SINCE the last column, life has changed considerably in my household.
As many of you know, our baby daughter Orla was born five weeks ago.
My husband and I have been touched by the kind wishes and congratulations.
Orla has already sampled train travel so that I could take part in the Home Affairs Select Committee meeting last week into the border checks scandal.
However, as the last five weeks haven’t involved a weekly commute to London, I’ve been able to spend more time based in the North East.
We’ve come such a long way in terms of facilities for parents. We take for granted the changing facilities, accessible buses and the fact that many shops and cafes now actively welcome mothers nursing their babies.
I’m grateful to those who campaigned to make this happen and the benefits it brings to family life in this country.
The government announced this week that Northern Rock will be sold to Virgin Money. It was the right decision to take Northern Rock into public ownership in 2008 and the decision to now sell at least ends the uncertainty the staff have faced about their future.
However, serious questions remain about the timing and the manner of the announced sale.
The deal does not appear to be in the long term interests of the taxpayer. The government has offered no compelling reasons about why the sale needs to happen now, which suggests they believe that economic conditions are likely to worsen.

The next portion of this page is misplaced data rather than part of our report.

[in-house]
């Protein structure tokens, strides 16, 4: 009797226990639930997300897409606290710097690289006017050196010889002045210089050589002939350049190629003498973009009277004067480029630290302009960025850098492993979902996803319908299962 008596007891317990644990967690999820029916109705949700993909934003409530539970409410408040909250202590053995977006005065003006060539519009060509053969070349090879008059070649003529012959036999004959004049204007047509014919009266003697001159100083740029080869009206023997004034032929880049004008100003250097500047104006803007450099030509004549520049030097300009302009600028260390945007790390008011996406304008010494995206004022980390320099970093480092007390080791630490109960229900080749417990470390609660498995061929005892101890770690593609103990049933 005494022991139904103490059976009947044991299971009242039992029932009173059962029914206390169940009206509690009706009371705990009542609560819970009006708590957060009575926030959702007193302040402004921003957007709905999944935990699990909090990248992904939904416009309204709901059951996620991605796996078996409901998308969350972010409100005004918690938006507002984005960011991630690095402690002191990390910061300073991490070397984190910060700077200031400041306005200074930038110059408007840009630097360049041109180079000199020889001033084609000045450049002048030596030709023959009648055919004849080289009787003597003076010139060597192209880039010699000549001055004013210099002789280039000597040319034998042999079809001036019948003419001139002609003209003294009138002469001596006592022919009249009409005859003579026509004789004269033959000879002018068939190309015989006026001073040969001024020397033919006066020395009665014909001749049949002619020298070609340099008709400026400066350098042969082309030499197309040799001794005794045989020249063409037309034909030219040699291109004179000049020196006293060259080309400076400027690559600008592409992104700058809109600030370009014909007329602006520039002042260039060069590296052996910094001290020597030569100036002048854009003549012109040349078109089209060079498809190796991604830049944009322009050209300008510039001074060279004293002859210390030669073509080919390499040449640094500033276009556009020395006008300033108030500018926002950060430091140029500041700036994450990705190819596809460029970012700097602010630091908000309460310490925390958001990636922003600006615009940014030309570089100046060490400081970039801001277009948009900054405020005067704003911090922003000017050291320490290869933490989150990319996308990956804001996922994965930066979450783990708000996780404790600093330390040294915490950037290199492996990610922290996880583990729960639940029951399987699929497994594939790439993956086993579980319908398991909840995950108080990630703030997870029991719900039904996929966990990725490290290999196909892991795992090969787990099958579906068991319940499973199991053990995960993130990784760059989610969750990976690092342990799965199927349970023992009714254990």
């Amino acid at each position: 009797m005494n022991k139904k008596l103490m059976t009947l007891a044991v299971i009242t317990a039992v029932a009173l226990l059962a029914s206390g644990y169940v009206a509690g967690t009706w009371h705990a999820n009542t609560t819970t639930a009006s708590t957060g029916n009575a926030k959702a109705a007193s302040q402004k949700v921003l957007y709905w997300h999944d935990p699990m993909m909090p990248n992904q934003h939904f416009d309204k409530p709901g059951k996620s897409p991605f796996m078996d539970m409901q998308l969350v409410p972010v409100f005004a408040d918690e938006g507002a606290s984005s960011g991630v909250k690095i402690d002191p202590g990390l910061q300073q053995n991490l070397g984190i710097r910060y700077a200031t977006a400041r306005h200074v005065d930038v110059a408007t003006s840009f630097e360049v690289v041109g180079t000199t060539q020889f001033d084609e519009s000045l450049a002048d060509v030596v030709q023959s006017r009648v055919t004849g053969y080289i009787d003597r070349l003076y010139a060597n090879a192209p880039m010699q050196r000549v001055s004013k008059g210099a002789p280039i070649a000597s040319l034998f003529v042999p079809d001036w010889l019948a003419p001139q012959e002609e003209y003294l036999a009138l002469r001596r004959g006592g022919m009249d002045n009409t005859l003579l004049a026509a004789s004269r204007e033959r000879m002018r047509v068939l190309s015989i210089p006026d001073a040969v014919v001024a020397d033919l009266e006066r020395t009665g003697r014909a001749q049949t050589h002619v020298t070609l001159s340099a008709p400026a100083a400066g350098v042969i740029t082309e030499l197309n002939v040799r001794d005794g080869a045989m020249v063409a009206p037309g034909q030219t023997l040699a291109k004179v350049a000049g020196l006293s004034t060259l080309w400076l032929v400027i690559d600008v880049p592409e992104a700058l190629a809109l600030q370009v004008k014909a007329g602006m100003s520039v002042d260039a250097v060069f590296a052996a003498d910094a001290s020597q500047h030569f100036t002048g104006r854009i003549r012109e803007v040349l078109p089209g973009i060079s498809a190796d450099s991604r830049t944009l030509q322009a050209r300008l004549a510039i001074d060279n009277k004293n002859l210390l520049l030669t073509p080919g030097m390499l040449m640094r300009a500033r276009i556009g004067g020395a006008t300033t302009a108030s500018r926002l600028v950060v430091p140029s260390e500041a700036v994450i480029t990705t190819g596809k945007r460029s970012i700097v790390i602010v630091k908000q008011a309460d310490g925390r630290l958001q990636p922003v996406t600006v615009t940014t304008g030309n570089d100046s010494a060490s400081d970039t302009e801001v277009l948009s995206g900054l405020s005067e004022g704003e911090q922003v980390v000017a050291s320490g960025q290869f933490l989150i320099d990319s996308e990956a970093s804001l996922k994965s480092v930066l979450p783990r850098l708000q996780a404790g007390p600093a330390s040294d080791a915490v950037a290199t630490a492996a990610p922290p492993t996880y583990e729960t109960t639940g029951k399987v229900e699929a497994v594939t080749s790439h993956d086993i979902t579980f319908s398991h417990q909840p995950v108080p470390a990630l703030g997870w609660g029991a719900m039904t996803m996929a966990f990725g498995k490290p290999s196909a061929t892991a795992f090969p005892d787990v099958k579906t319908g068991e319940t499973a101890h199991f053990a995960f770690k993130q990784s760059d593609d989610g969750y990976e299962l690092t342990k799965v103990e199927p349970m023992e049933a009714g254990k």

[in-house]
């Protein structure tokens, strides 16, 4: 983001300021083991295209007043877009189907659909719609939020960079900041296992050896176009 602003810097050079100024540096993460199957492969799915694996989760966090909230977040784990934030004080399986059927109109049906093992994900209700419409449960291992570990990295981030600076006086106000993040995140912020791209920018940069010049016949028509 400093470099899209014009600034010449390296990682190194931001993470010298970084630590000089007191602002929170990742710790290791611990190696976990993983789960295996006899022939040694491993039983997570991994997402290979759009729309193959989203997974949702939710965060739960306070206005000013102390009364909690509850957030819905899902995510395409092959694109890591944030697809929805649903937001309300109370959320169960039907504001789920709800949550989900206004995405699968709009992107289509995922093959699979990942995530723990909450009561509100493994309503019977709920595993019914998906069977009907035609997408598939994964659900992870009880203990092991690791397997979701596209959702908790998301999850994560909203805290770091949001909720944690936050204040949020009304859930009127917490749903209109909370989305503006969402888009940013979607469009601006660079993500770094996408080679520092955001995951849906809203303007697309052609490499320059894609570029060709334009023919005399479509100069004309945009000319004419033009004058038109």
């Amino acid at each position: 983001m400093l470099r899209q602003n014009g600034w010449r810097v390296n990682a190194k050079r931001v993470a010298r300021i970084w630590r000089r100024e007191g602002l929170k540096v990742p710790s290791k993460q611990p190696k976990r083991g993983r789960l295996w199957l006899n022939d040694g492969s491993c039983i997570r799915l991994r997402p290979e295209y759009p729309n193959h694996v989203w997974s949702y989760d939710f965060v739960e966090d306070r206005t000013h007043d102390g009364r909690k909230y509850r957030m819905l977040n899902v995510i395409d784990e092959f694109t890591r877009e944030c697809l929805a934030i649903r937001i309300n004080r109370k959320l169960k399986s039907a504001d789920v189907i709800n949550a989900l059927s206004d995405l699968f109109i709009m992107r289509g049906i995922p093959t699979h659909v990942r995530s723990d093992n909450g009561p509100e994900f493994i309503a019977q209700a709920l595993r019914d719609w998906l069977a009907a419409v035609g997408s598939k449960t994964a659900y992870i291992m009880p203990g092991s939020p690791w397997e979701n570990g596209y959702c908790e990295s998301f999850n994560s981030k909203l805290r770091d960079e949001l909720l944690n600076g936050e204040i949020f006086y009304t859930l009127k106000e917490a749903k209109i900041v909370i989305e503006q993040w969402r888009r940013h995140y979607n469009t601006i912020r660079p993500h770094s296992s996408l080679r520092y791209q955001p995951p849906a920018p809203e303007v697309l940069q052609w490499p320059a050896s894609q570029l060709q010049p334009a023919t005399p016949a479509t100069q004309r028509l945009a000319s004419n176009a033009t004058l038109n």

Attempts to blame the sale on EU rules are misguided. The agreement reached at the time the bank was nationalised allowed Northern Rock to remain within public ownership until 2013.
As it’s only 2011 there seems no need for undue haste to sell at a loss, and surely the government could have made the case for an extension to this agreement in light of the Eurozone crisis.
It is also disappointing that no real consideration appears to have been given to the remutualisation of Northern Rock, something that many people in the region supported.
While it is positive that Virgin Money have said that there will be no compulsory redundancies or branch closures in the short term, these assurances aren’t binding on the company.
We also need answers about the long term future of the Northern Rock Foundation, which has done such fantastic work with local charities.
I want the sale to be a success, but it’s hard to see how this can be achieved with what appears to be a firesale at the worst possible time.
It’s a matter of pride that Sunderland has the biggest Remembrance Sunday Parade outside London. Across the city many smaller services take place and this year it was my honour to lay a wreath at the war memorial in Silksworth.
It is always moving to see so many local people of all ages and backgrounds coming together to remember those who have made the ultimate sacrifice so that we can be free.